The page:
Shareholders don’t demand dividends with companies like Apple because they have to pay taxes on them, and would much rather have the price of the stock they’re confidently holding for the long term appreciate (e.g. due to buybacks) while they find ways to leverage their holdings.


For whatever its worth, Apple started paying dividends again in 2012.


Definitely worth noting. The interesting and relevant part of that the dividend payout was part of a housecleaning of the company’s domestic cash. This was when there was no chance that the “repatriation tax” for their much larger overseas holding would be repealed, a situation that’s now changed.

Apple also started a major stock buyback programme that year, which probably offset the short-term tax costs of shareholders who received the dividends.


A more pertinent question is how do you pull trillions of dollars out of the economy and not cause a recession? The answer is: you don’t!

Poetic justice would be for the Treasury to hand out hundred dollar bills to the poor like party favors. This would cause some serious inflation, making those overseas dollars less valuable. Sorry Apple!


We’ve had tax holidays on overseas cash in the past. 90-95% of repatriated dollars goes to special dividends and stock buybacks. Since the wealthiest 10% own the vast majority of stocks, they get the vast majority of the benefit. And these tactics won’t do much to create jobs or boost demand. Buybacks just increase the value of shares, they don’t put cash in anyone’s pocket. And the majority of the wealthy will just have any special dividends automatically re-invest in more shares. Come tax time they’ll pay their 15% (or less), the deficit will be slightly less that year, but that’s it. Going forward, that wealth will be locked up in the accounts of wealthy Americans rather than locked up on corporate balance sheets overseas.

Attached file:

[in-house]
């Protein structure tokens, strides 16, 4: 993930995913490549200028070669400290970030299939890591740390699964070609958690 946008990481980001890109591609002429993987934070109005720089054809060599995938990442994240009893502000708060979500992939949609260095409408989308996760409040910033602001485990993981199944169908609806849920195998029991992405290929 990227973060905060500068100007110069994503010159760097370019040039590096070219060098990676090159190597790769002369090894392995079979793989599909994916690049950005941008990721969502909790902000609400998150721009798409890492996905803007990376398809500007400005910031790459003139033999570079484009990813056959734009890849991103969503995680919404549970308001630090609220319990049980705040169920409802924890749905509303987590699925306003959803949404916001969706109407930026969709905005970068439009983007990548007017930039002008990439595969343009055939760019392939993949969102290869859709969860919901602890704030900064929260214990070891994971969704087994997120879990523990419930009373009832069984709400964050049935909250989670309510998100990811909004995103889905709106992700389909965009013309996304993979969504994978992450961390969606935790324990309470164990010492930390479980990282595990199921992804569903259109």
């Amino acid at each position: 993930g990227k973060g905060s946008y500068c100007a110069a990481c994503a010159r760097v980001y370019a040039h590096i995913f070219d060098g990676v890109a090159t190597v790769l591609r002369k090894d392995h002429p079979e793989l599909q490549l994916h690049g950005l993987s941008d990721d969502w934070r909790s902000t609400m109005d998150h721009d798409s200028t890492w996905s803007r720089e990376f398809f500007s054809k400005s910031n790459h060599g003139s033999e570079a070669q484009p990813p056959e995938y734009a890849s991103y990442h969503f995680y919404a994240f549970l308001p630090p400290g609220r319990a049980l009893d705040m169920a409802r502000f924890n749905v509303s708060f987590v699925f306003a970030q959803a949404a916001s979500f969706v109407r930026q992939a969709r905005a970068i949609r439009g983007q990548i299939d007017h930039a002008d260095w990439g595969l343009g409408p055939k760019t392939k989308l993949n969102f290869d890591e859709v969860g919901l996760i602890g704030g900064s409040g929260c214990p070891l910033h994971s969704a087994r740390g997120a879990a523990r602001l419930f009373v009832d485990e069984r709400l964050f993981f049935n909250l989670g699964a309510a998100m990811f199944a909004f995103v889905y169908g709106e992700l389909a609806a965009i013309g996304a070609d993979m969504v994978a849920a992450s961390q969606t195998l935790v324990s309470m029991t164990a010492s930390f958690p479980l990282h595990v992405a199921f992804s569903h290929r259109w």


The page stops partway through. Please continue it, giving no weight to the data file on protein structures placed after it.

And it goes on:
We could use some inflation, but rather than poetic justice I’d like some actual justice.

“Hey, Apple, you owe us taxes.”

“No, we don’t because we’ve been clever.”

“Okay, we value your headquarters at $XM so we’ll take that as a down payment through expropriation.”

Sure, it would send the economy into chaos, but that’s happening anyway. I mean, it’s a shame that America attempted to elect a strongman and they got a wimp instead (a very predictable shame).


Hmmm I think I’ve been abusing that phrase.

No, it’s not a shame at all.


Yeah, I know, it’s probably better that he isn’t a strongman. I just feel for the people who voted for Trump. The people who supported Trump presumably did so overwhelmingly because they thought he was going to upend the system. Pretending electoral college votes represent the will of the people for a moment, the American people wanted 4 years chaos and retribution.

The whole time the election was going on people were trying to explain why people supported Trump. I think I understand a lot of different perspectives that led to a Trump vote. But the whole time I kept thinking: “Okay, so you look around and see your community literally dying and Clinton is actually promising more of the same, I get how you can’t vote for that.” But every time I had to append: “But you know he’s a con artist, right?”

Maybe there’s just nothing more sympathetic to me than a frustrated desire for vengeance.

But I realize that at this point if the only thing Trump does with the presidency is loots the coffers for a couple hundred billions dollars then we’ll probably have to count ourselves lucky (and I say “ourselves” on behalf of humanity, not just Americans).